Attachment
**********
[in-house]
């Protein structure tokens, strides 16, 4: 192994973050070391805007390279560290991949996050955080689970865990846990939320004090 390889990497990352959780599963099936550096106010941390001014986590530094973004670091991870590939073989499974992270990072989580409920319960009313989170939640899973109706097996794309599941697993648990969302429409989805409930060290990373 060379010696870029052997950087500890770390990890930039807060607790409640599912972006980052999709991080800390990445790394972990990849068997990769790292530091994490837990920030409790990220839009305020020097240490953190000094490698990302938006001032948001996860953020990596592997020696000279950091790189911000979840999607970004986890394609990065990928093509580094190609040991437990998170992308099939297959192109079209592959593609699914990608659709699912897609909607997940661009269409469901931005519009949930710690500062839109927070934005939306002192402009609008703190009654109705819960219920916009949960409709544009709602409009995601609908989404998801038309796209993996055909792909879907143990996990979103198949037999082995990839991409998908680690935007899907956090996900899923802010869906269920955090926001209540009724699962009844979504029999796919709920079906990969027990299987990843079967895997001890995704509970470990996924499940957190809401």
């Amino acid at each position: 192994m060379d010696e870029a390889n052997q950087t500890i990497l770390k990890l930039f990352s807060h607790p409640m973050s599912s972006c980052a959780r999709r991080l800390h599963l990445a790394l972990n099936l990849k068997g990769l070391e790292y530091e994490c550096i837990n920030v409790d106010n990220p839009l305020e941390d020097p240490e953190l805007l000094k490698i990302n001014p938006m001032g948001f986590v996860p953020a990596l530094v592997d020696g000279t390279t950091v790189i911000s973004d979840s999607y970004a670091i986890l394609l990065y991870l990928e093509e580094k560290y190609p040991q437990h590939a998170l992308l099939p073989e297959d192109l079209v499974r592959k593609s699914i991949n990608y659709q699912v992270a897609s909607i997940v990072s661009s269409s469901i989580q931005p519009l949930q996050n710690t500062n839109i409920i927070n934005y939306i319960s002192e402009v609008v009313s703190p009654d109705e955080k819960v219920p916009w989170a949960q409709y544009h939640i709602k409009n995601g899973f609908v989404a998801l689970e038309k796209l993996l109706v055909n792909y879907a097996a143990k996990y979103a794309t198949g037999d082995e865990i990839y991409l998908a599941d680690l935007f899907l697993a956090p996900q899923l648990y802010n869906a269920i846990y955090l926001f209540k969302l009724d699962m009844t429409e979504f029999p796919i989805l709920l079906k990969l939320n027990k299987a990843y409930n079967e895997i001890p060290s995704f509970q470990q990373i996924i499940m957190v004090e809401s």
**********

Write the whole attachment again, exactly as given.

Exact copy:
[in-house]
């Protein structure tokens, strides 16, 4: 192994973050070391805007390279560290991949996050955080689970865990846990939320004090 390889990497990352959780599963099936550096106010941390001014986590530094973004670091991870590939073989499974992270990072989580409920319960009313989170939640899973109706097996794309599941697993648990969302429409989805409930060290990373 060379010696870029052997950087500890770390990890930039807060607790409640599912972006980052999709991080800390990445790394972990990849068997990769790292530091994490837990920030409790990220839009305020020097240490953190000094490698990302938006001032948001996860953020990596592997020696000279950091790189911000979840999607970004986890394609990065990928093509580094190609040991437990998170992308099939297959192109079209592959593609699914990608659709699912897609909607997940661009269409469901931005519009949930710690500062839109927070934005939306002192402009609008703190009654109705819960219920916009949960409709544009709602409009995601609908989404998801038309796209993996055909792909879907143990996990979103198949037999082995990839991409998908680690935007899907956090996900899923802010869906269920955090926001209540009724699962009844979504029999796919709920079906990969027990299987990843079967895997001890995704509970470990996924499940957190809401």
């Amino acid at each position: 192994m060379d010696e870029a390889n052997q950087t500890i990497l770390k990890l930039f990352s807060h607790p409640m973050s599912s972006c980052a959780r999709r991080l800390h599963l990445a790394l972990n099936l990849k068997g990769l070391e790292y530091e994490c550096i837990n920030v409790d106010n990220p839009l305020e941390d020097p240490e953190l805007l000094k490698i990302n001014p938006m001032g948001f986590v996860p953020a990596l530094v592997d020696g000279t390279t950091v790189i911000s973004d979840s999607y970004a670091i986890l394609l990065y991870l990928e093509e580094k560290y190609p040991q437990h590939a998170l992308l099939p073989e297959d192109l079209v499974r592959k593609s699914i991949n990608y659709q699912v992270a897609s909607i997940v990072s661009s269409s469901i989580q931005p519009l949930q996050n710690t500062n839109i409920i927070n934005y939306i319960s002192e402009v609008v009313s703190p009654d109705e955080k819960v219920p916009w989170a949960q409709y544009h939640i709602k409009n995601g899973f609908v989404a998801l689970e038309k796209l993996l109706v055909n792909y879907a097996a143990k996990y979103a794309t198949g037999d082995e865990i990839y991409l998908a599941d680690l935007f899907l697993a956090p996900q899923l648990y802010n869906a269920i846990y955090l926001f209540k969302l009724d699962m009844t429409e979504f029999p796919i989805l709920l079906k990969l939320n027990k299987a990843y409930n079967e895997i001890p060290s995704f509970q470990q990373i996924i499940m957190v004090e809401s």